Nvidia DLDSR tested: better visuals and better performance than DSR
How Deep Learning Dynamic Super Resolution looks and runs on RTX graphics cards
As if ray tracing and DLSS weren’t big enough bonuses to owning a GeForce RTX graphics card, Nvidia has just dropped another toy in the chest: Deep Learning Dynamic Super Resolution, or DLDSR. It’s essentially an AI-fuelled upgrade to Nvidia’s DSR downsampling tool, aiming to more intelligently render the frames of your games so that they appear more detailed – without the same performance loss that comes with standard DSR. It’s an intriguing new feature that could make some of the best graphics cards even better, and I’ve been trying it out to see if it performs as effectively as Nvidia claims.
In games, downsampling is the practice of rendering an image at a higher resolution than the display could normally show, then rescaling that image so it will actually fit the screen’s native resolution. This will tax your GPU harder, in the same way that rendering a native 4K image would take more horsepower than 1080p, but in exchange can make games look noticeably sharper.
For years, DSR has been making it easy to enable downsampling at the driver level, and now DLDSR looks to take the next step: using the Tensor cores on RTX cards to provide the same fidelity enhancements, without losing as many frames per second.
For reference, I tested DLDSR on a GeForce RTX 3070, alongside an Intel Core i5-11600K and 16GB of RAM. Just to reiterate, you will need an RTX-branded GPU to use DLDSR (unlike DSR, which works on all recent and semi-recent Nvidia GPUs), though since it operates at the driver level it should work with most games out of the box. Out of the .exe. Whatever.
Since DLDSR launched in an Nvidia Game Ready Driver with God of War optimisations, I decided to focus my testing on the adventures of ol’ Grumpy Beard himself. And straight away, it confirmed one similarity between DSR and DLDSR: neither are particularly fond of borderless windowed mode. There’s an easy workaround for this, though: once DLDSR is enabled in Nvidia Control Panel, you can set your monitor to the higher render resolution in Windows Display settings. Just as with DSR, this should let you select that target resolution in any in-game settings, even if it’s in borderless mode.
In announcing DLDSR, Nvidia cited a Prey comparison that put the new tech on equal performance footing as native rendering, with standard DSR far behind. In God of War, this turned out half true: my 1080p, Ultimate-quality benchmark averaged 62fps on the DLDSR 2.25x setting, which is a considerable drop from my native resolution result of 87fps. The supposedly equivalent DSR 4x setting, however, only produced 48fps, so DLDSR does indeed go easier on the GPU.
Visually, too, DLDSR 2.25x not only looks sharper than native, but to my eyes beats out DSR 4x as well. Take a peek at the comparison below: you can see how DSR tidies up details like the shape of the glowing chain links, or the grass just to the right of Kratos’s unkempt jaw. But DLDSR improves this further by adding definition to the Nordic wall pattern on the left and sharpening up the ground textures in general.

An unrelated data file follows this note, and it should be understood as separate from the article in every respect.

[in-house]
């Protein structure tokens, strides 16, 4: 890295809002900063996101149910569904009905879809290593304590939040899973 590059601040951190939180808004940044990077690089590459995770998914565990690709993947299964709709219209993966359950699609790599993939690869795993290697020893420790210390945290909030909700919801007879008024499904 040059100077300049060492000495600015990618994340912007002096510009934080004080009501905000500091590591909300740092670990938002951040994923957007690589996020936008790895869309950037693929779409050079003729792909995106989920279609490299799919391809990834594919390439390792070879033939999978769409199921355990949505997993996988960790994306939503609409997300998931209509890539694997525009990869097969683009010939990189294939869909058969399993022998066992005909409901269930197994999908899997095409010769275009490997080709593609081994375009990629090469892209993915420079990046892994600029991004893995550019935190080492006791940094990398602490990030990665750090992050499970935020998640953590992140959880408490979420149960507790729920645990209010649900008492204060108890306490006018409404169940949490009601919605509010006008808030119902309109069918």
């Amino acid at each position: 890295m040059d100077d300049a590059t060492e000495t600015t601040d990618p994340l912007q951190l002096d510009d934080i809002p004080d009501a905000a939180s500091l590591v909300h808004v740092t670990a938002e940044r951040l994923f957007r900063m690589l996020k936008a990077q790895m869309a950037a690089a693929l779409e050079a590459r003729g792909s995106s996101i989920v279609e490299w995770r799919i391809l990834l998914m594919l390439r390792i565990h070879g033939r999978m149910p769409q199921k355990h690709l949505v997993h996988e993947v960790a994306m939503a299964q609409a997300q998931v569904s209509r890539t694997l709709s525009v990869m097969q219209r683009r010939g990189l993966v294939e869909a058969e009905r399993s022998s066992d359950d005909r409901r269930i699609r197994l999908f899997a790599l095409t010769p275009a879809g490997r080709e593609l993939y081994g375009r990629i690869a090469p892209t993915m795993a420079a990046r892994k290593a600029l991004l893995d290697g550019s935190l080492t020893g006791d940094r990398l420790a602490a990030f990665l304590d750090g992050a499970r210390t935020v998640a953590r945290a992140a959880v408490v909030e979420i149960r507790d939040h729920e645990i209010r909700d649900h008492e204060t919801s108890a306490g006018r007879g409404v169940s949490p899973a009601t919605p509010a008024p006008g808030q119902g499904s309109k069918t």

What’s impressive here is that DLDSR 2.25x, as you might have guessed from the numbers, isn’t even rendering at such a high resolution as DSR 4x. With a native 1080p monitor, DLDSR 2.25x will render at 2880x1620, while DSR 4x will go the full 4K at 3840x2160. The difference lies in the algorithm: DLDSR has enough machine learning smarts that it doesn’t need as many input pixels to produce a similar, or in this case slightly better, final image. And since fewer pixels need to be pushed, overall performance is higher. Is it a night-and-day difference in visual quality between this and DSR? Not really – I’m sure you noticed those comparison shots needed to be zoomed in to highlight the changes – but better looks plus better performance equals a clear upgrade for RTX users.
There’s also one other addition that can soften the frame rate blow even further: DLSS. Now, this won’t be available in every game, but you can use both it and DLDSR simultaneously. And while the mathematics of upscaling and downsampling each frame are a bit much for my humanities graduate brain, I do know that DLSS on its Balanced setting helped get 79fps out of DLDSR 2.25x. That’s nearly 20fps more than when using the default anti-aliasing, and less than 10fps below the all-native performance.
Sticking with a PlayStation port theme, I also tried DLDSR out on Horizon Zero Dawn, which simply listed the higher resolution in its display menu without any Windows setting tweakery. Compared to stock 1080p, at which the built-in benchmark averaged 109fps on Ultimate quality, DSR 4x produced a similar frame rate-tanking to God of War with 52fps. Switching to DLDSR was enough to bump this back up to 83fps, and adding DLSS to the mix scored 104fps – only 5fps below native rendering.
These are good results from a speed standpoint, though I found the fidelity differences even harder to notice than in God of War. In the comparison below you can make out a touch of extra definition on the dusty ground texture, and maybe a teensy bit on parts of Aloy’s armour, but it’s proper squinty stuff.
This does raise the question of whether, as a matter of course, enabling DLDSR is really the right play. I’d admit that while it works very well in God of War, I personally could live with leaving it off – especially when it would save me having to tinker with Windows Display settings every time I wanted to play it.
But then, I’m almost always more inclined towards higher frame rates than having the crispest, sharpest, most high-tech visuals possible. If you are a fidelity nut, and you own an RTX graphics card, I actually would recommend giving it a try. Especially in games that support DLSS, as these will come much closer to fulfilling Nvidia’s promise of higher detail at a lower performance cost.